4 years ago

Core–Shell and Layer-by-Layer Assembly of 3D DNA Crystals

Core–Shell and Layer-by-Layer Assembly of 3D DNA Crystals
Paul J. Paukstelis, Ronald McNeil
A long-standing goal of DNA nanotechnology has been to assemble 3D crystals to be used as molecular scaffolds. The DNA 13-mer, BET66, self-assembles via Crick–Watson and noncanonical base pairs to form crystals. The crystals contain solvent channels that run through them in multiple directions, allowing them to accommodate tethered guest molecules. Here, the first example of biomacromolecular core–shell crystal growth is described, by showing that these crystals can be assembled with two or more discrete layers. This approach leads to structurally identical layers on the DNA level, but with each layer differentiated based on the presence or absence of conjugated guest molecules. The crystal solvent channels also allow layer-specific postcrystallization covalent attachment of guest molecules. Through controlling the guest-molecule identity, concentration, and layer thickness, this study opens up a new method for using DNA to create multifunctional periodic biomaterials with tunable optical, chemical, and physical properties. Multifunctional DNA-based biomaterial solids are generated through core–shell and layer-by-layer crystal growth. The isothermal self-assembly properties of the DNA crystal allow stepwise incorporation of functionally modified oligonucleotides to create layered periodic arrays of “guest” molecules, with each layer differentiated by the identity of the tethered guest molecules.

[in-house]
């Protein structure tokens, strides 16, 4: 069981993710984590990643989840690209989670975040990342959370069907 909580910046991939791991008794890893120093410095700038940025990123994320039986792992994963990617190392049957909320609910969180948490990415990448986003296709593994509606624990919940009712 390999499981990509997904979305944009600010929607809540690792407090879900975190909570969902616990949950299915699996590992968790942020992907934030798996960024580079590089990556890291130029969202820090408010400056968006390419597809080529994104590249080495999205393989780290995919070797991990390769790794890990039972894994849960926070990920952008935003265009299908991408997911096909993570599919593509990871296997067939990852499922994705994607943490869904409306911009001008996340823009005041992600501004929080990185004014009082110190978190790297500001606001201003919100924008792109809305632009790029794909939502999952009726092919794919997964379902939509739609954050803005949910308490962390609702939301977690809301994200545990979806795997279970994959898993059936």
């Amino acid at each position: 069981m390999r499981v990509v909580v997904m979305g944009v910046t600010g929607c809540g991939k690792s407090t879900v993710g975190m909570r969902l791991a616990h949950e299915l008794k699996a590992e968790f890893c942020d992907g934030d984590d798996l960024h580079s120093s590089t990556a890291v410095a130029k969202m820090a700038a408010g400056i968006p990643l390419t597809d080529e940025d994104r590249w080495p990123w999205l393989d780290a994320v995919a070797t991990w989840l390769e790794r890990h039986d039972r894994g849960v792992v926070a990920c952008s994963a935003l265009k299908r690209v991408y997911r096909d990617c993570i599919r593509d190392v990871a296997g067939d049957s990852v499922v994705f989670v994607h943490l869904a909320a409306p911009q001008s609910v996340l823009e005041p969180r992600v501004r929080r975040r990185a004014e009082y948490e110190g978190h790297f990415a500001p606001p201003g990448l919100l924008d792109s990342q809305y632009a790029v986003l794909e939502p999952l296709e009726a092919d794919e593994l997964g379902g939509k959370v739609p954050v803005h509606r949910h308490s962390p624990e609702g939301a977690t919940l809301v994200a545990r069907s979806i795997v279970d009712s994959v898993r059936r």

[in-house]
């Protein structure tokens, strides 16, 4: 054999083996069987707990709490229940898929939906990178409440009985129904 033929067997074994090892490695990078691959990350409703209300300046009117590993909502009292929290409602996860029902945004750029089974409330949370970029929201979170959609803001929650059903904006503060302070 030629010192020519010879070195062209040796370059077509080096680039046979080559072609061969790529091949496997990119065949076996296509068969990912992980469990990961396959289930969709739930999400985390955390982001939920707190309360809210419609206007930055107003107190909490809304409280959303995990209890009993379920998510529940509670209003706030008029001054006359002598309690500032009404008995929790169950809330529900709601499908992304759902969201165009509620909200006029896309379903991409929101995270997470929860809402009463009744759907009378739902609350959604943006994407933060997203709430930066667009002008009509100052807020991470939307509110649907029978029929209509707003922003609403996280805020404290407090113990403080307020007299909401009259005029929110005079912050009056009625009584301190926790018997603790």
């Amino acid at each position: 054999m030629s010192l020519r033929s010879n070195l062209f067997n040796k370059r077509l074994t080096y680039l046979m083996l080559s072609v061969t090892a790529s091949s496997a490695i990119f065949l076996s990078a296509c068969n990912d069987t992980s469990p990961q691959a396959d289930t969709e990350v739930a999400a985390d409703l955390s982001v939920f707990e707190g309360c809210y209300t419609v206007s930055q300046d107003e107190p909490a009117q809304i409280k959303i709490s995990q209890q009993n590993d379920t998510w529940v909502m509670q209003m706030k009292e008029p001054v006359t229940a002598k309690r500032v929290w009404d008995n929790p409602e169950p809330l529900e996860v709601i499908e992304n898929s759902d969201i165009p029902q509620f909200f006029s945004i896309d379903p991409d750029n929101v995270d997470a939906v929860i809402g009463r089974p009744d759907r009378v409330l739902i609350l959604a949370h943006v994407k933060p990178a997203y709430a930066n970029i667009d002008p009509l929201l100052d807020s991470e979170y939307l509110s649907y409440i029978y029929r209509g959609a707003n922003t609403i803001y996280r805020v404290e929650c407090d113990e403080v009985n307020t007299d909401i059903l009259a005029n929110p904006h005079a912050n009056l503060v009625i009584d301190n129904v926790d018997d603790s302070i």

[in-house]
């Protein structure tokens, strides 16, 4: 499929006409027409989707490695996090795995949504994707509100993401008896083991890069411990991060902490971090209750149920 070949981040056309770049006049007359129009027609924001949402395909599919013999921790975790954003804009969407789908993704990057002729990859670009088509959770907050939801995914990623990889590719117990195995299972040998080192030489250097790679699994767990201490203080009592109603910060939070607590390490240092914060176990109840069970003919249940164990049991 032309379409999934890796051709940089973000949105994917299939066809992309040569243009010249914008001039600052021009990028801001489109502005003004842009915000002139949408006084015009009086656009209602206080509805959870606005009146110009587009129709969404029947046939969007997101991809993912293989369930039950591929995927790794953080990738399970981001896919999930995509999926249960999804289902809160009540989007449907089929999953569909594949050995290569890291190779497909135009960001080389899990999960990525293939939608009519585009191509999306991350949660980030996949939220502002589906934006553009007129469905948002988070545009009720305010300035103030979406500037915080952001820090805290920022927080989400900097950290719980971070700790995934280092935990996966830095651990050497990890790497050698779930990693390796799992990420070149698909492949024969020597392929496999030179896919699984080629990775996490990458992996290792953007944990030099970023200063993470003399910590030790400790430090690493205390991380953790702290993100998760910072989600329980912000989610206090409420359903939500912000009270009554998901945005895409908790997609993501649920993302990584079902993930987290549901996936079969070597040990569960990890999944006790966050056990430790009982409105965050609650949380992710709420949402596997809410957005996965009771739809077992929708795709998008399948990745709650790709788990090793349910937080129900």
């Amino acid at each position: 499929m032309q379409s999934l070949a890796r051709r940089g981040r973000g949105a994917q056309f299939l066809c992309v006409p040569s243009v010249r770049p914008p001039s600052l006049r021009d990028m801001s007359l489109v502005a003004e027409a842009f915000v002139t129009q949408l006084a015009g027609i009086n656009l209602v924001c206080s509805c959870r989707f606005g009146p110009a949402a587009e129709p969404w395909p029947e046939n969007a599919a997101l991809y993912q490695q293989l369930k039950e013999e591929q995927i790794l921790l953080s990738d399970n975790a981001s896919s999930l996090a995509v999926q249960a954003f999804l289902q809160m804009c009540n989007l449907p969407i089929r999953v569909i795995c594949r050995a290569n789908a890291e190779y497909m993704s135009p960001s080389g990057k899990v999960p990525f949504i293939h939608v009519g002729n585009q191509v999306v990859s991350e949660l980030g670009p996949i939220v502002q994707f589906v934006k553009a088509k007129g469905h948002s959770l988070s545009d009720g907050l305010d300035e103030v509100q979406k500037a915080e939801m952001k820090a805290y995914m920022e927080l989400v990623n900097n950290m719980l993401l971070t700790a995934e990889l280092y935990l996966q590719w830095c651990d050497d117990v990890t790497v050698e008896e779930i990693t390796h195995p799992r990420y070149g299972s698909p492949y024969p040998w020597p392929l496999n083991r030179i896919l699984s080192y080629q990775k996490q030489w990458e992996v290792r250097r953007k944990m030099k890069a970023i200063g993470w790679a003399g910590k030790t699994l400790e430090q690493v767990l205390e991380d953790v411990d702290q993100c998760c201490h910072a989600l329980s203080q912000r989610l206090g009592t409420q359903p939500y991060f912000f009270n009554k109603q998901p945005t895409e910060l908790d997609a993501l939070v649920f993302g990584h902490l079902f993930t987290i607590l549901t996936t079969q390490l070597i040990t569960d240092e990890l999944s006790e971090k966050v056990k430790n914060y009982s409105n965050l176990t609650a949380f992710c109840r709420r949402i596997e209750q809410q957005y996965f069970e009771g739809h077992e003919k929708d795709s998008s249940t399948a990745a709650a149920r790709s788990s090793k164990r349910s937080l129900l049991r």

Publisher URL: http://onlinelibrary.wiley.com/resolve/doi

DOI: 10.1002/adma.201701019

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